Saturday, 20 April 2013

The Best Of 1993 - part 3

JUMP TO: 100-76 II 75-51 II 50-26 II 25-1


When I look back at my favourite songs from a given year, I also check online to see what was going on in the world at that period in history - and inevitably I'll a find a list of wars, natural disasters, assassinations and accidents. But, one event from 1993 more than any other jumped out at me just now - and it was an overwhelmingly positive experience.

Dreams came true for Gabrielle in 1993

In September 1993, the IOC announced that the 2000 Olympics would be held in Sydney. Given that the proceedings took place in Monaco, it was the middle of the night here in Sydney when the announcement was made - and I was among the crowd at Circular Quay waiting to hear the result.

I've never been a massive sports fan, but it was still an amazing feeling when IOC preseident Juan Antonio Samaranch uttered those words "...and the winner is Syd-a-ney". Unlike these days, when Australia's international profile in many fields is quite high, it really felt like a victory for the underdog - and the moment would have a musical spin-off in 1994.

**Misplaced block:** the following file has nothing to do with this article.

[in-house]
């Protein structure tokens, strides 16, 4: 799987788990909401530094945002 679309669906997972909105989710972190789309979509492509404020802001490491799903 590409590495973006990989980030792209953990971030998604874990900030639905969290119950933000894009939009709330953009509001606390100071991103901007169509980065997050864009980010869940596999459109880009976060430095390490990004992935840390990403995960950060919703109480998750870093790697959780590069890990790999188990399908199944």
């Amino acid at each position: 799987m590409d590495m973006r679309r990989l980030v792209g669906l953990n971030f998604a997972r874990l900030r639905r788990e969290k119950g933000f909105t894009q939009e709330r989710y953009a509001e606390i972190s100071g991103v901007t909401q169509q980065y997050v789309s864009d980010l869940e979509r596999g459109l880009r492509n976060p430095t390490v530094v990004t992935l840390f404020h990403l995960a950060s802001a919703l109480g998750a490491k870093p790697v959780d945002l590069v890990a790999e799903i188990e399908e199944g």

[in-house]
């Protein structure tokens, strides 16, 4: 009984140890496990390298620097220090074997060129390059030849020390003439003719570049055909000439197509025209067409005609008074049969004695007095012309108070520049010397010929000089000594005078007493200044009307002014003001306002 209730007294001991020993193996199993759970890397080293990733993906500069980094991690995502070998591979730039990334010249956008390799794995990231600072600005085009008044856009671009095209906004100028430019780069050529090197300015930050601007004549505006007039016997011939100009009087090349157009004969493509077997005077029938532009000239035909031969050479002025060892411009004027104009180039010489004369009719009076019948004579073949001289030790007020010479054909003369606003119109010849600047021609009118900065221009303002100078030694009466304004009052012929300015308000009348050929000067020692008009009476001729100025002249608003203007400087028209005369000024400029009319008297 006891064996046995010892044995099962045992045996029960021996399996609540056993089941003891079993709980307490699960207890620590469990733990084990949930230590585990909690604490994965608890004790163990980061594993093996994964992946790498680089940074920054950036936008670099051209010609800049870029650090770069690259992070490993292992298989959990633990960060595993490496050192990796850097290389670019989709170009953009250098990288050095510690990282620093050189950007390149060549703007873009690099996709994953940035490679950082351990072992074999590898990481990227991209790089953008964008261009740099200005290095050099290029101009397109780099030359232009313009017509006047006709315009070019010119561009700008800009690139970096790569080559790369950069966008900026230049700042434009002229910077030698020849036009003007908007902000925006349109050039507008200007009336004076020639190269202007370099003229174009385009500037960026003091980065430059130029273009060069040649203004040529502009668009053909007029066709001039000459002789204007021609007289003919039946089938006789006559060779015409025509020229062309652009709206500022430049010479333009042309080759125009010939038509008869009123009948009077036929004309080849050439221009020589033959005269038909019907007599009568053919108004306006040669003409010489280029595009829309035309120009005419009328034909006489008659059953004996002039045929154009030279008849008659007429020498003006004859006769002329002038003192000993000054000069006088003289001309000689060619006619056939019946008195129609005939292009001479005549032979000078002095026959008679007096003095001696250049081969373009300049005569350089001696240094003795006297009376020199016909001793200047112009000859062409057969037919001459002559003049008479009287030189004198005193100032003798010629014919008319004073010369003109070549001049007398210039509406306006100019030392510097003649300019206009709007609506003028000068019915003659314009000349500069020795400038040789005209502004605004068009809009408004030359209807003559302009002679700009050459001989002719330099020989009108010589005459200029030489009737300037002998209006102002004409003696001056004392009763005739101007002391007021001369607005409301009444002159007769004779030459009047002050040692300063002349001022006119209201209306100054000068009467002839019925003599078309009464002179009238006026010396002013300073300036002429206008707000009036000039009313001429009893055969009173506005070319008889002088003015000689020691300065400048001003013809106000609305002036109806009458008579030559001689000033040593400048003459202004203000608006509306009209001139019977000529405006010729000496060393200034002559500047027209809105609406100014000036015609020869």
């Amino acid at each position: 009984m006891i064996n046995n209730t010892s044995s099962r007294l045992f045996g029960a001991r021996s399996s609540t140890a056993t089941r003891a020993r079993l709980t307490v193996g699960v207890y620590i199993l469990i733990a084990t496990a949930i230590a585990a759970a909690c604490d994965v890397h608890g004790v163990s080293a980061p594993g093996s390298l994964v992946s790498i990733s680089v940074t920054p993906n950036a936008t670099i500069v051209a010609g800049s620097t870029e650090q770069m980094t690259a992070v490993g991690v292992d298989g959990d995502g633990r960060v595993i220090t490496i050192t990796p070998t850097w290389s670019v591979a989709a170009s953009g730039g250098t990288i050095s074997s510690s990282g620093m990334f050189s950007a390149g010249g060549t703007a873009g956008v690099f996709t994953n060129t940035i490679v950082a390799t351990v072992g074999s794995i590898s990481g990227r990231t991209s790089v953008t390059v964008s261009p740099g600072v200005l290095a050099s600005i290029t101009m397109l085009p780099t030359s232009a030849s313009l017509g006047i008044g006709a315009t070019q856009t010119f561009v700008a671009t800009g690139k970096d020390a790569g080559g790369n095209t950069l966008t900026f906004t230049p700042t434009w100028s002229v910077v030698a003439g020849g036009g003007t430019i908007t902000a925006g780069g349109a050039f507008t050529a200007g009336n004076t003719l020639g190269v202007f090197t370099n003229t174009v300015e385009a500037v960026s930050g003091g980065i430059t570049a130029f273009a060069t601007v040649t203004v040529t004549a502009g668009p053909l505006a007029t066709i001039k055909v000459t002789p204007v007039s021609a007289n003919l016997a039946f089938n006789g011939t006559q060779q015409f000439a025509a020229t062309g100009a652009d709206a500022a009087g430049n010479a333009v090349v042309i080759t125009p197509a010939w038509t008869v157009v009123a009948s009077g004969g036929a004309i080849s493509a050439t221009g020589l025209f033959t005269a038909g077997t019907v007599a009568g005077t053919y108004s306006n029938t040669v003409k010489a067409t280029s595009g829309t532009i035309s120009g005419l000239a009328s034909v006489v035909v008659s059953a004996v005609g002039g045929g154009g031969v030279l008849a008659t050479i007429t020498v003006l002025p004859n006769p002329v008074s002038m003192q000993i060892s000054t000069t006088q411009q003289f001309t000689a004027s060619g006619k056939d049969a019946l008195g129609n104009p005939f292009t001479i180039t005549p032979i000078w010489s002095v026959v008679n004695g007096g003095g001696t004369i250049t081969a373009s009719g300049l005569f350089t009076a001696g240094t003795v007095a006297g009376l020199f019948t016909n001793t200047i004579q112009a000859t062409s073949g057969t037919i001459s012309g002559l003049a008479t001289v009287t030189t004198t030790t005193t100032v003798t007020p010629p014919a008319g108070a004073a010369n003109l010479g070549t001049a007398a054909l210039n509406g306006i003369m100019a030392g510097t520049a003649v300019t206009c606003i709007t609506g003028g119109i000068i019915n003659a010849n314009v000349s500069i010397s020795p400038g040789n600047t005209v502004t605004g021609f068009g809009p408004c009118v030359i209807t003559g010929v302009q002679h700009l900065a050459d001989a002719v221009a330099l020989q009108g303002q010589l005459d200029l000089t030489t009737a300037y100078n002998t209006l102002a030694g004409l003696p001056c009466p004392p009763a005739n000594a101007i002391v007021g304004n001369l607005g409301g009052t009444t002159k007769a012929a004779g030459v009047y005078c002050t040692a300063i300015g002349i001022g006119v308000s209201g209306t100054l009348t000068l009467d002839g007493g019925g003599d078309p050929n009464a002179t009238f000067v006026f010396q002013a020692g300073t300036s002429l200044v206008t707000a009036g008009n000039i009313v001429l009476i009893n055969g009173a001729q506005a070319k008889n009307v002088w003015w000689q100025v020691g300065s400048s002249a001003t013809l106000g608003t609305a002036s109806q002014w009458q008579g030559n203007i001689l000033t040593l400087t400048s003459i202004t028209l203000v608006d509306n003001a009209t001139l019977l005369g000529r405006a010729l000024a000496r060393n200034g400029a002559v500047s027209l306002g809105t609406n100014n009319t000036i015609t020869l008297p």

Speaking of music, here are numbers 50 to 26 from my list of favourite singles from 1993...


Number 50 "Real Love '93" by The Time Frequency
Some Scottish dance music to start us off, and TTF finally cracked the UK top 10 with this remix of their 1992 single. "Real Love '93" would be the group's biggest hit, although other tracks like "The Ultimate High" and "Such A Phantasy" also made waves, especially up north in Scotland, where trance, techno and rave music have always been particularly popular. Vocalist Mary Kiani would go on to a solo career - and we'll be seeing a fair bit of her in subsequent countdowns...




Number 49 "Unforgiven" by D:Ream
Mentioned in Part 4

Number 48 "Walking In My Shoes" by Depeche Mode
Previously featured here

Number 47 "Open Your Mind" by U.S.U.R.A.
From Scotland to Italy for another dance classic from 1993 which made excellent use of the Simple Minds album track "New Gold Dream (81/82/83/84)". As well as breaching the UK top 10, "Open Your Mind" also reached number 29 in Australia. A follow-up, "Sweat", didn't do quite as well - and seems to have vanished from my CD single collection - then that was it for U.S.U.R.A. in countries other than Italy, where they continued to score hits for some years.




Number 46 "Better Than You" by Lisa Keith